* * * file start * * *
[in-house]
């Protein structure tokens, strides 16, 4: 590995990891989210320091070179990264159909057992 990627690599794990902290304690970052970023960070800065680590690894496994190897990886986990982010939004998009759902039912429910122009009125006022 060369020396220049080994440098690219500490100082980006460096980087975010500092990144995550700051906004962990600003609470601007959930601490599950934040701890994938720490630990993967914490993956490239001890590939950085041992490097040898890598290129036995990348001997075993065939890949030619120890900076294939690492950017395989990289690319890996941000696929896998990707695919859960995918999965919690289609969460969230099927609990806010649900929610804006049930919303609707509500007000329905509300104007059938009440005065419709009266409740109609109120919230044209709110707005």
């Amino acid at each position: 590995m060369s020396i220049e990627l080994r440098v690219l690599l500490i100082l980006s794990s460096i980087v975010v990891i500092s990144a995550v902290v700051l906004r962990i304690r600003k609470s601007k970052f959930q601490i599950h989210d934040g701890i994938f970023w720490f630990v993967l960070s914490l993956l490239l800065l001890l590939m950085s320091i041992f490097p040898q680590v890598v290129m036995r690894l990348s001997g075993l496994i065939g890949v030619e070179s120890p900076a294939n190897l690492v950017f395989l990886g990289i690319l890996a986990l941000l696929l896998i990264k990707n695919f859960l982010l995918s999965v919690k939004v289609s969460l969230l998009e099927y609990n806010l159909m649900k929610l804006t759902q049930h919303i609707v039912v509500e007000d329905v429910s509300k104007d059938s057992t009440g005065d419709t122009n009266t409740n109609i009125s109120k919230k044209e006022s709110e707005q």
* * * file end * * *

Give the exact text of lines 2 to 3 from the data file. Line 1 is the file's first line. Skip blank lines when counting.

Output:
């Protein structure tokens, strides 16, 4: 590995990891989210320091070179990264159909057992 990627690599794990902290304690970052970023960070800065680590690894496994190897990886986990982010939004998009759902039912429910122009009125006022 060369020396220049080994440098690219500490100082980006460096980087975010500092990144995550700051906004962990600003609470601007959930601490599950934040701890994938720490630990993967914490993956490239001890590939950085041992490097040898890598290129036995990348001997075993065939890949030619120890900076294939690492950017395989990289690319890996941000696929896998990707695919859960995918999965919690289609969460969230099927609990806010649900929610804006049930919303609707509500007000329905509300104007059938009440005065419709009266409740109609109120919230044209709110707005």
């Amino acid at each position: 590995m060369s020396i220049e990627l080994r440098v690219l690599l500490i100082l980006s794990s460096i980087v975010v990891i500092s990144a995550v902290v700051l906004r962990i304690r600003k609470s601007k970052f959930q601490i599950h989210d934040g701890i994938f970023w720490f630990v993967l960070s914490l993956l490239l800065l001890l590939m950085s320091i041992f490097p040898q680590v890598v290129m036995r690894l990348s001997g075993l496994i065939g890949v030619e070179s120890p900076a294939n190897l690492v950017f395989l990886g990289i690319l890996a986990l941000l696929l896998i990264k990707n695919f859960l982010l995918s999965v919690k939004v289609s969460l969230l998009e099927y609990n806010l159909m649900k929610l804006t759902q049930h919303i609707v039912v509500e007000d329905v429910s509300k104007d059938s057992t009440g005065d419709t122009n009266t409740n109609i009125s109120k919230k044209e006022s709110e707005q």